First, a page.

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Future of Food

How Will Your Farm Cope with A Changing Climate?

(excerpt) By Rod MacRae and Phil Beard

Global climate change is a reality. The vast majority of climate scientists know it is happening and that human activities are a primary cause, that what we are experiencing is not just a product of natural forces and not the typical variations we see from season to season.

Food production and distribution are two of the most significant contributing factors, responsible for up to 30% of all emissions connected to the main activities of the economy. And now, this reality is coming back to haunt farmers, creating moisture stress, damaging fields and infrastructure on and off the farm, compromising animal health, driving up insurance and other costs. Unfortunately, many farmers appear to be overly confident in their ability to adapt to a changing climate, remembering earlier successes adapting to periodic shifts in weather patterns. But the variability we experience now is often outside the range of “normal”.


The key question for agriculture is whether we can transform farming systems to eliminate dependence on fossil fuels and shift to crops/livestock that are more resilient to the impacts of a rapidly changing climate and produce the food/fibre society needs. And will this transformation be predominantly planned or reactive. Producer interviews and focus groups reveal that concern in the Canadian agricultural community remains relatively low despite the increasing level of negative impacts associated with climate change.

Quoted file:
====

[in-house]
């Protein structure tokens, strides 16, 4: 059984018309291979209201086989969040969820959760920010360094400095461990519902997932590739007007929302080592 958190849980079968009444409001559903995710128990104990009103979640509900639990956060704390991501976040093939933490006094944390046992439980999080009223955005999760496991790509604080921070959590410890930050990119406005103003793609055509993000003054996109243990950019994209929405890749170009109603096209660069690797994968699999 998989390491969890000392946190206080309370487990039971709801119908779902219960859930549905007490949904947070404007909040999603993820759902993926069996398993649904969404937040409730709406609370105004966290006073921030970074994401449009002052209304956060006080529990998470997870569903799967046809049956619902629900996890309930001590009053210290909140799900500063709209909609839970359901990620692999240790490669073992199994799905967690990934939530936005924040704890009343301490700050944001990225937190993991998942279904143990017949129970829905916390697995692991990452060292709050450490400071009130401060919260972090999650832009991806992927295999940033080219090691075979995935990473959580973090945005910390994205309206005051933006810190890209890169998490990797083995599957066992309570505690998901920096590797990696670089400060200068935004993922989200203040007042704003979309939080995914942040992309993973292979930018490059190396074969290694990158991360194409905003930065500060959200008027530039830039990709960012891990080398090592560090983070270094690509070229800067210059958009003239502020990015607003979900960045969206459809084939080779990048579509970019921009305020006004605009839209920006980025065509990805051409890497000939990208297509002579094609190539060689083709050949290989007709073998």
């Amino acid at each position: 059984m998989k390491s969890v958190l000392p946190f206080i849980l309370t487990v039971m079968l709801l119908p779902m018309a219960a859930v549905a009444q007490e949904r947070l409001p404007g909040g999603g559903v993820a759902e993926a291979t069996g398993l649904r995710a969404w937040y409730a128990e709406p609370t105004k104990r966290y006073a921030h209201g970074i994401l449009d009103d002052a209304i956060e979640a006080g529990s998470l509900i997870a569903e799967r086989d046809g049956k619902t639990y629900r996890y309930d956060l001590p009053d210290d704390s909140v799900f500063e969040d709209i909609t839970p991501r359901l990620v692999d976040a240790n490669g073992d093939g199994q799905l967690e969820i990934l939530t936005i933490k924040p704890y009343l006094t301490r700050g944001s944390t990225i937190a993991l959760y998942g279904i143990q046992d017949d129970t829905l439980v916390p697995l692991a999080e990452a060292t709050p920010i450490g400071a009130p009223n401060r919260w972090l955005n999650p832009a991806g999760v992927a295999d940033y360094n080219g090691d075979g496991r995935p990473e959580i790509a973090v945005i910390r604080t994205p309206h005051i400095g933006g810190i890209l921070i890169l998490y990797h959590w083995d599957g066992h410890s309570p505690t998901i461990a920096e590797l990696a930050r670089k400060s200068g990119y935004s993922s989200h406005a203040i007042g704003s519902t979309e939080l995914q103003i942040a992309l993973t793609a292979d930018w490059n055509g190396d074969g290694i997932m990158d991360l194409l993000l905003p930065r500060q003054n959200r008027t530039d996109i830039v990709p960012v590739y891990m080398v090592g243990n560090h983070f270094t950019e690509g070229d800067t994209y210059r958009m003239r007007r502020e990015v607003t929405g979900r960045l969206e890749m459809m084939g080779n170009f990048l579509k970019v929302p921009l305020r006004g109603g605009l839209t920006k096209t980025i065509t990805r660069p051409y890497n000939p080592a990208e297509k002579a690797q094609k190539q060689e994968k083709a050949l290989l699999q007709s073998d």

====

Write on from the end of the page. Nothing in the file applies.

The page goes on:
However, as this briefing note outlines, the transformation needed to respond to the effects of climate change will require a major redesign of farming systems. This redesign will be more difficult to undertake the longer a landowner waits to start making changes.
Many organic farmers think that they will be protected from the effects of climate change, and relative to conventional farmers, they will likely be more resilient. But the impacts of a rapidly changing climate will be so significant that all farmers need to re-assess their farming system.
Some stories of farmers who are on the leading edge of transforming their farming systems
Farmers have figured out how to make their farms more resilient, be less reliant on fossil fuel use and be profitable. We summarize the stories of five whose farms are located in the same or similar Eco zones as southern Ontario.

(For the whole article, go to, or contact for a copy.)
Rod McCrae is Associate Professor for Food Studies at York University, and Phil Beard is the General Manager/Secretary-Treasurer of the Maitland Valley Conservation Authority in Wroxeter, Ontario. The original paper was commissioned by the Maitland Watershed Partnerships and published in this newsletter in 2008.

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There's A Way to Save Our Future. So Why Aren't More People Talking About It?